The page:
How many times have you read a book then later as trying to find some statement or paragraph in it said under your breath, “What page was that on?”
Eventually you probably just give in and look up the page number in the index or table of contents. Good thing the author included page numbers!
You, too, should include page numbers in your book. Besides being useful to readers, including page numbers helps your book look professional.
Page numbers and running headers that include the book’s name and your title also are called folios.
Almost every page in your book should have a page number. Start with the introduction/preface and run through the main text, appendixes and index. Forewords and prefaces get Roman numeral pages (i, ii, iii, etc.); all other pages get Arabic numerals (1, 2, 3). You can skip page numbers, though, on the half title page, copyright page, dedication, acknowledgements, table of contents, first page of a chapter (though each first page of a chapter is counted), and the author’s bio at the back of book.
Some other basic rules for placing page numbers in books include:
• Don’t write “Page x”, just give the number
• Left pages are even numbers, right pages are odd numbers (Side note: To avoid looking amateurish, place the first page of a chapter on an odd-numbered page, even if that means you must leave the even-numbered page before it blank)
• Put page numbers on the outside margin (e.g. the side of the book away from the spine)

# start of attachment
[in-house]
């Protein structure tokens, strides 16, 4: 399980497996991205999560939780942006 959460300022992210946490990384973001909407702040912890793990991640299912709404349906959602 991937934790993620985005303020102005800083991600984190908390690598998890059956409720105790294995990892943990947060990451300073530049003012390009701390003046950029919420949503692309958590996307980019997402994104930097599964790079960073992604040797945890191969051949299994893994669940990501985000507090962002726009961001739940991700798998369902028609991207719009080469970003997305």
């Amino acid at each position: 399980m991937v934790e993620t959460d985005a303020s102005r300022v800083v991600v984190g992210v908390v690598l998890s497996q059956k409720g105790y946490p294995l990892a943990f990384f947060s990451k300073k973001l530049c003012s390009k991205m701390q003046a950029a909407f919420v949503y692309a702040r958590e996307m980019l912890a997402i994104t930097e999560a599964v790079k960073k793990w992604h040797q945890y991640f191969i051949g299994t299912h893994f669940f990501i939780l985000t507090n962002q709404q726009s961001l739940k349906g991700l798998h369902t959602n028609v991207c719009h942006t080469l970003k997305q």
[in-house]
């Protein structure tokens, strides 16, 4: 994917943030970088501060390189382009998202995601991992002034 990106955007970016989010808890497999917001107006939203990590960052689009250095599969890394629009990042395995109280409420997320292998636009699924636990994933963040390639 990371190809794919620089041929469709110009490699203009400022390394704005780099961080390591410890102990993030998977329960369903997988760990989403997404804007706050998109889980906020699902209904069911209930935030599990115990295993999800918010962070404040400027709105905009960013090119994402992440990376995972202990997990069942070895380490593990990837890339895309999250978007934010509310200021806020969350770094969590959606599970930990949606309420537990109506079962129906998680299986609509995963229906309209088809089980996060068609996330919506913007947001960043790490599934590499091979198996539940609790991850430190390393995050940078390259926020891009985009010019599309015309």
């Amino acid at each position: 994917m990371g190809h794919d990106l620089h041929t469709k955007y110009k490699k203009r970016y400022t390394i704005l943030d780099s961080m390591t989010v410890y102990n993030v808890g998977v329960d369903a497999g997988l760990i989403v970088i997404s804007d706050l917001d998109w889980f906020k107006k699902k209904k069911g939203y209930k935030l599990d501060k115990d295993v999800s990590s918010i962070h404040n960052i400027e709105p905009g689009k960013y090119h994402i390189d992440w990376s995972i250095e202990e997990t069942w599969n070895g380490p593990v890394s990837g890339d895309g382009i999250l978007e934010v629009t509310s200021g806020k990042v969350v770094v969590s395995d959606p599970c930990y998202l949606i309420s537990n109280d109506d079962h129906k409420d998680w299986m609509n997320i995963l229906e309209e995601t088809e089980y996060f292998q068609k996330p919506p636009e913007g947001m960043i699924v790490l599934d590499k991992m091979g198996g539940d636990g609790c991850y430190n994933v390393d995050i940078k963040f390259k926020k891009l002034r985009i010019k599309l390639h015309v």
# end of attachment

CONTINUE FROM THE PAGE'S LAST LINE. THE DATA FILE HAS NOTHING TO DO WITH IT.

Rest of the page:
• Post them on the bottom of page (They can be combined with the running header, though – read on!)
• Change the font and point size so they appear slightly different than the book’s text
As noted above, you might include the page number in the running headers. Appearing in the top margin, these include either the book title on each page (typical of novels) or the book title and chapter title on opposite pages (typical of nonfiction books). Usually, the book title appears on the even-numbered page and the chapter title on the odd-numbered page, but there’s no hard and fast rule for this. Sometimes the book title and author’s name both will appear at the top of the page.
The running header can be centered rather than aligned left or right. If doing so, then consider placing page numbers at the top of the page. Align the page number to the outside margin (e.g. the side of page farthest from the spine); otherwise align them to the margin edge farthest from the spine.
Regardless of what format is used, place the running header slightly more than a line of type above the top line of text appearing on a page.
If formatting your book in Microsoft Word, you can set up running headers, but it gets complicated. Sometimes the best thing to do (especially if you have a nonfiction book or any book in which chapters have titles) is “cheat” by creating a text box for a running header for an even numbered page, copying and then modifying it for an odd page running header, and then copying and pasting each one to where it should appear on each page, changing page numbers and chapter titles as you go. This can be rather tedious, though.
Need an editor? Having your book, business document or academic paper proofread or edited before submitting it can prove invaluable. In an economic climate where you face heavy competition, your writing needs a second eye to give you the edge. Whether you come from a big city like Oakland, California, or a small town like Oakley, Idaho, I can provide that second eye.